Gray matter hypoxia in the brain of the experimental autoimmune encephalomyelitis model of multiple sclerosis
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AbstractBackground: Multiple sclerosis has a significant inflammatory component. As inflammation can induce and be modulated by hypoxia, the presence of hypoxia could provide clues about immune response regulation in MS. Objective: quantify oxygenation in gray matter (GM) of mice with the experimental autoimmune encephalomyelitis (EAE) model to determine if hypoxia exists in a demyelination model associated with chronic inflammation. Methods: C57BL/6 mice were implanted with a fiber-optic sensor in the cerebellum (n=13) and cortex (n=21). We measured PO2 in awake, unrestrained animals from baseline up to 36 days post-induction for EAE. Results: There were more days with hypoxia compared with hyperoxia (cerebellum: 13/67 vs. 7/67 days; cortex: 15/112 vs. 2/112). Cerebellum showed the largest differences between days 13-17, corresponding to high behavioral deficits. This occurred later for cortex (day 23). Hypoxia in the cortex correlated with increased behavioral deficits and increased variation (based on z-score comparisons with baseline and age-matched controls) in the cerebellum correlated with clinical deficits. Conclusions: The presence of hypoxia and increased variation in GM oxygenation indicates that oxygen may change enough to modulate the immune response. The cause may relate to increased metabolic dysfunction, disruption of neurovascular coupling or increased oxidative metabolism in activated microglia.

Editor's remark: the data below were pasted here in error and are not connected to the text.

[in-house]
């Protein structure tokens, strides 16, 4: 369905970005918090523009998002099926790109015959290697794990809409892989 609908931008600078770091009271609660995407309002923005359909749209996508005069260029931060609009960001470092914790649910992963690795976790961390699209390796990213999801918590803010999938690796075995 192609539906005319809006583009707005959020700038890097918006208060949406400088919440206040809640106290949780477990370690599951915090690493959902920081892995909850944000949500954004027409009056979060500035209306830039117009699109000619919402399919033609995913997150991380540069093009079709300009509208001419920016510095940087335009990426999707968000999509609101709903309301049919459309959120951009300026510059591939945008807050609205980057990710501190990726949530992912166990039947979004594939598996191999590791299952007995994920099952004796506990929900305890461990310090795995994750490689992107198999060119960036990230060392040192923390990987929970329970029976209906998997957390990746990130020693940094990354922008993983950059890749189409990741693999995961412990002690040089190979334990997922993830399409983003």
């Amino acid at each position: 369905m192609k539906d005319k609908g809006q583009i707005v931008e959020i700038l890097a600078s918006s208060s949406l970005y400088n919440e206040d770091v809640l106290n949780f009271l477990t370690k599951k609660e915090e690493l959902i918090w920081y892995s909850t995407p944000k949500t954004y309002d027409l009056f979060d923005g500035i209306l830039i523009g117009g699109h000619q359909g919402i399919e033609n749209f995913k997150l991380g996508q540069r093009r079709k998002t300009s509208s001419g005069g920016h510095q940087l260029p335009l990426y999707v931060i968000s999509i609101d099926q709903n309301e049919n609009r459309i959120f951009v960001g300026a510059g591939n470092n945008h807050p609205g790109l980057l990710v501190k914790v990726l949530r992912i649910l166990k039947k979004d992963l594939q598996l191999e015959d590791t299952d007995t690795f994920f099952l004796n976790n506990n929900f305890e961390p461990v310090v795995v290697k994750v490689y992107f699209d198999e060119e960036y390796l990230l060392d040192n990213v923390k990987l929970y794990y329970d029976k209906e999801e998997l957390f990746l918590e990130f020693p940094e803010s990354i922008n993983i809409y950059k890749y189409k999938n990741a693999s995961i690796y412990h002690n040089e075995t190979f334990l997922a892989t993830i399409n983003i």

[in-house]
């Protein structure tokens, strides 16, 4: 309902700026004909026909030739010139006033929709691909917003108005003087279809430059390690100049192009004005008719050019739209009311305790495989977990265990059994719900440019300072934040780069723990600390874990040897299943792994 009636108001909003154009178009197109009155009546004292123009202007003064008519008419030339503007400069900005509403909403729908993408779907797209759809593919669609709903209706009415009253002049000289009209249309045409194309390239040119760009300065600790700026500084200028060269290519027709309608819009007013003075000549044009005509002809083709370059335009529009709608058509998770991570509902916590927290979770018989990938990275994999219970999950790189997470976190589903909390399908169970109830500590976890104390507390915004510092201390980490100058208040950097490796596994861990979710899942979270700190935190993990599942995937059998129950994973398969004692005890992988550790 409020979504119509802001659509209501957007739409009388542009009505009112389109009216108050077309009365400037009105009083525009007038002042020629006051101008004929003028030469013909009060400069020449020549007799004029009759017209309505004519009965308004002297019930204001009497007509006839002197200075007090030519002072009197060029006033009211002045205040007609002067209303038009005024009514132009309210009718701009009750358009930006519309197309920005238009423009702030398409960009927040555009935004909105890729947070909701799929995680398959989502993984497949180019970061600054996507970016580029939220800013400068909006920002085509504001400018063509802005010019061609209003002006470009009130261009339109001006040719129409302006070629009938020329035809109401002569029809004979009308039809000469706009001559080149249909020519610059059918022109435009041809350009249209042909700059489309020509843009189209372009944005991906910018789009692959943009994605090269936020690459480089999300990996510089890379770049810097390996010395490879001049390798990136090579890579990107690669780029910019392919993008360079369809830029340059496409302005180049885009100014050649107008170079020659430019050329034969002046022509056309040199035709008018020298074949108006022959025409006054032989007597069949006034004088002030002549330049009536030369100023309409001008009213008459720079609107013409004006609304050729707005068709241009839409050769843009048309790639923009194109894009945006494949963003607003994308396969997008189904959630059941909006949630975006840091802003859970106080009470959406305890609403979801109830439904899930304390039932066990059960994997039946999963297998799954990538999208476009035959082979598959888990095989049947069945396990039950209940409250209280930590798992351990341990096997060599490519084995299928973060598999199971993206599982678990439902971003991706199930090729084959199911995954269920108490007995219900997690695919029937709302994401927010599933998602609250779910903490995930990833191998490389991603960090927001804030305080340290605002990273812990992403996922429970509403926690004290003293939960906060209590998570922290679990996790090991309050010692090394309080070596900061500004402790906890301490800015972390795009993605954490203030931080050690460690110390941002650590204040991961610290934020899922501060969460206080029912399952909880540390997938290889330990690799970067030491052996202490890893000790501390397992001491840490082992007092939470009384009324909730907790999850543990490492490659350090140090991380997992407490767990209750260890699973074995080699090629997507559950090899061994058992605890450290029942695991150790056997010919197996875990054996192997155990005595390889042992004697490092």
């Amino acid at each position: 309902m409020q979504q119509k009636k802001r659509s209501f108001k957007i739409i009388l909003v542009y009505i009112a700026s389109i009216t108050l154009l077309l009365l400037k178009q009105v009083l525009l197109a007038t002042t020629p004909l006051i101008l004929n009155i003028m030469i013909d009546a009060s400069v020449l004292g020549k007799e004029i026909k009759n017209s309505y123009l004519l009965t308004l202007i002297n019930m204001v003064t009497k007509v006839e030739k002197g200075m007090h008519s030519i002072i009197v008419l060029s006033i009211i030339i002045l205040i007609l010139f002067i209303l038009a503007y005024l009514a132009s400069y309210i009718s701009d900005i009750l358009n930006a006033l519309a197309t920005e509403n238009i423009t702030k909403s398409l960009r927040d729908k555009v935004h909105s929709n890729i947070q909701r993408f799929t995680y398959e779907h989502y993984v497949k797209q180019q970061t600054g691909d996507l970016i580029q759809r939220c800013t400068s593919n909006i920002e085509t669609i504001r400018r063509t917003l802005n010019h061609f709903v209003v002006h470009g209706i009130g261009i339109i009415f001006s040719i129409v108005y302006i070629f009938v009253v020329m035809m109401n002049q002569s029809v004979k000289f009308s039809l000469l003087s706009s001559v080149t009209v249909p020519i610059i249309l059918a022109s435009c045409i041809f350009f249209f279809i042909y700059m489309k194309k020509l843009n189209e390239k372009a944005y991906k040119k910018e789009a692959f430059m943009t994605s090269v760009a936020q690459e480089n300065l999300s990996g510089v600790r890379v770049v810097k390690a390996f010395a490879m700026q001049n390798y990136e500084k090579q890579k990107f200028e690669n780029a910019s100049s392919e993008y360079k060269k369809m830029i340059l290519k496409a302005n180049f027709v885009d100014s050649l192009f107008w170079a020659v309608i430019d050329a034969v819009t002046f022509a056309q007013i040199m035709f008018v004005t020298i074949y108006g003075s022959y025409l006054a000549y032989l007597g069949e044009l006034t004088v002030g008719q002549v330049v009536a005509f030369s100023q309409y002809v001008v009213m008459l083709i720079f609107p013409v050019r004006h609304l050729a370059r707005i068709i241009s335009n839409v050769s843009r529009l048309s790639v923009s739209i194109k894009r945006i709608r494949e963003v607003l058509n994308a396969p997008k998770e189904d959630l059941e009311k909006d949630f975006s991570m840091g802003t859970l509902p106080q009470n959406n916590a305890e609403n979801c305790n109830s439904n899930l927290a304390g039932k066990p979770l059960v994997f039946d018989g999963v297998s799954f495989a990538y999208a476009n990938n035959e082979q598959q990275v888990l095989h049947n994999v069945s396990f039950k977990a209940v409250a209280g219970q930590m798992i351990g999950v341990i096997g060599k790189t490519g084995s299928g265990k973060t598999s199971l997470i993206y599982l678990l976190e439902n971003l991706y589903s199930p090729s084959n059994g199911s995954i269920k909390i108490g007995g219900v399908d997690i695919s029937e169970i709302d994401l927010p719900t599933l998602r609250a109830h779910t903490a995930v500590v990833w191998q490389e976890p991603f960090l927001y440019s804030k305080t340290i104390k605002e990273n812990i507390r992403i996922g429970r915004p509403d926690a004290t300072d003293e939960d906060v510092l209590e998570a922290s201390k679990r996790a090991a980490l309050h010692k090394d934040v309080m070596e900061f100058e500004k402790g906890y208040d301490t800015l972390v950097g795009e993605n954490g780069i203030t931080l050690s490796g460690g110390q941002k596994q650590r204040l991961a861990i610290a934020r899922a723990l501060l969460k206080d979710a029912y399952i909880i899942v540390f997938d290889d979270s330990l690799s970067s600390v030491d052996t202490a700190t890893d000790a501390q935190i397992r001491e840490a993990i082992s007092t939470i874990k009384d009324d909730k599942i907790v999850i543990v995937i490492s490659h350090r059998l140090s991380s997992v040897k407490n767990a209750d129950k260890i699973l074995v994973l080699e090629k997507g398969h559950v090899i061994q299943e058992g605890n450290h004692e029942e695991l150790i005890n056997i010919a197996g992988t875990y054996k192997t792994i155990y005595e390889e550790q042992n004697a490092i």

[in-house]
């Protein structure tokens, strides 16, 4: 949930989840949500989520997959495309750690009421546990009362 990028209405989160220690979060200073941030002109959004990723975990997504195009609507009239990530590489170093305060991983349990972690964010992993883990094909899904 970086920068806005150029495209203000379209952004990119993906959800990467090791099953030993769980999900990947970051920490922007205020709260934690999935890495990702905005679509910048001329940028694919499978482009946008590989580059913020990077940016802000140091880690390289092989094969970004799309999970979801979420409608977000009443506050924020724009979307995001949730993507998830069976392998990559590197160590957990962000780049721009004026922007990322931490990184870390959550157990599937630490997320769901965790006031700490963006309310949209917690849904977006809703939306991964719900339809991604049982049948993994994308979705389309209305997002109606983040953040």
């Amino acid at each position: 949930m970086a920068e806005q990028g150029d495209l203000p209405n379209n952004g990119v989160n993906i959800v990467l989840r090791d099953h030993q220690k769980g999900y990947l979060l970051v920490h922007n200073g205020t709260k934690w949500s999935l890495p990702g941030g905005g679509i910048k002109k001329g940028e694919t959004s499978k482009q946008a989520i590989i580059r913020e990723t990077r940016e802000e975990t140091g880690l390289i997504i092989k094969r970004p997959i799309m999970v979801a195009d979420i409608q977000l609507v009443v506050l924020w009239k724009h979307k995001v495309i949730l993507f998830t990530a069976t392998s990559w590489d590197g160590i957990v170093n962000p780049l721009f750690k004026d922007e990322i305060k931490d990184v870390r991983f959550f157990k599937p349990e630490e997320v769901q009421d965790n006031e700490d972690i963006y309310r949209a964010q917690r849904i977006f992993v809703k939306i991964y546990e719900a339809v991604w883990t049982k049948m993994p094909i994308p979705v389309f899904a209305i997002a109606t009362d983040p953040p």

GrantingagencyNSERC; CIHR; AIHS; CFI; endMS
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